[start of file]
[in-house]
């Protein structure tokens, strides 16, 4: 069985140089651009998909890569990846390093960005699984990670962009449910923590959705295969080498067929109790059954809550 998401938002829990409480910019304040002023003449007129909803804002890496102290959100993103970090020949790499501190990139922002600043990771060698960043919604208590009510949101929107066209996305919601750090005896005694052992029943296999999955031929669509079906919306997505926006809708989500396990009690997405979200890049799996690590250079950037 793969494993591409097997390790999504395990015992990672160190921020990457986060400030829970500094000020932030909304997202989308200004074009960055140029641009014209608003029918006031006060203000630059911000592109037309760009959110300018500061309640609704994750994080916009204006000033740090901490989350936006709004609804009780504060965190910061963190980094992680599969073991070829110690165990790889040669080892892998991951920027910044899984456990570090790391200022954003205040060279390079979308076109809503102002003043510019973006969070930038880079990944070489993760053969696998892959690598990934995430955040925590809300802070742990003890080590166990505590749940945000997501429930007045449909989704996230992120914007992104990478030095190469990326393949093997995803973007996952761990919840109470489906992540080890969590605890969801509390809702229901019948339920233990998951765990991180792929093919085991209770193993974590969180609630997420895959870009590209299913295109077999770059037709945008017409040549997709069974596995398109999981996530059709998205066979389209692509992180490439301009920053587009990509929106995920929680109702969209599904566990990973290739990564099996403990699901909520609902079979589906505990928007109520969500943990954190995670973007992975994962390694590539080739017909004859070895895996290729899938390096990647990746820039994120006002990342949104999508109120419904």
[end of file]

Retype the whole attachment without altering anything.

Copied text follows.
[in-house]
């Protein structure tokens, strides 16, 4: 069985140089651009998909890569990846390093960005699984990670962009449910923590959705295969080498067929109790059954809550 998401938002829990409480910019304040002023003449007129909803804002890496102290959100993103970090020949790499501190990139922002600043990771060698960043919604208590009510949101929107066209996305919601750090005896005694052992029943296999999955031929669509079906919306997505926006809708989500396990009690997405979200890049799996690590250079950037 793969494993591409097997390790999504395990015992990672160190921020990457986060400030829970500094000020932030909304997202989308200004074009960055140029641009014209608003029918006031006060203000630059911000592109037309760009959110300018500061309640609704994750994080916009204006000033740090901490989350936006709004609804009780504060965190910061963190980094992680599969073991070829110690165990790889040669080892892998991951920027910044899984456990570090790391200022954003205040060279390079979308076109809503102002003043510019973006969070930038880079990944070489993760053969696998892959690598990934995430955040925590809300802070742990003890080590166990505590749940945000997501429930007045449909989704996230992120914007992104990478030095190469990326393949093997995803973007996952761990919840109470489906992540080890969590605890969801509390809702229901019948339920233990998951765990991180792929093919085991209770193993974590969180609630997420895959870009590209299913295109077999770059037709945008017409040549997709069974596995398109999981996530059709998205066979389209692509992180490439301009920053587009990509929106995920929680109702969209599904566990990973290739990564099996403990699901909520609902079979589906505990928007109520969500943990954190995670973007992975994962390694590539080739017909004859070895895996290729899938390096990647990746820039994120006002990342949104999508109120419904």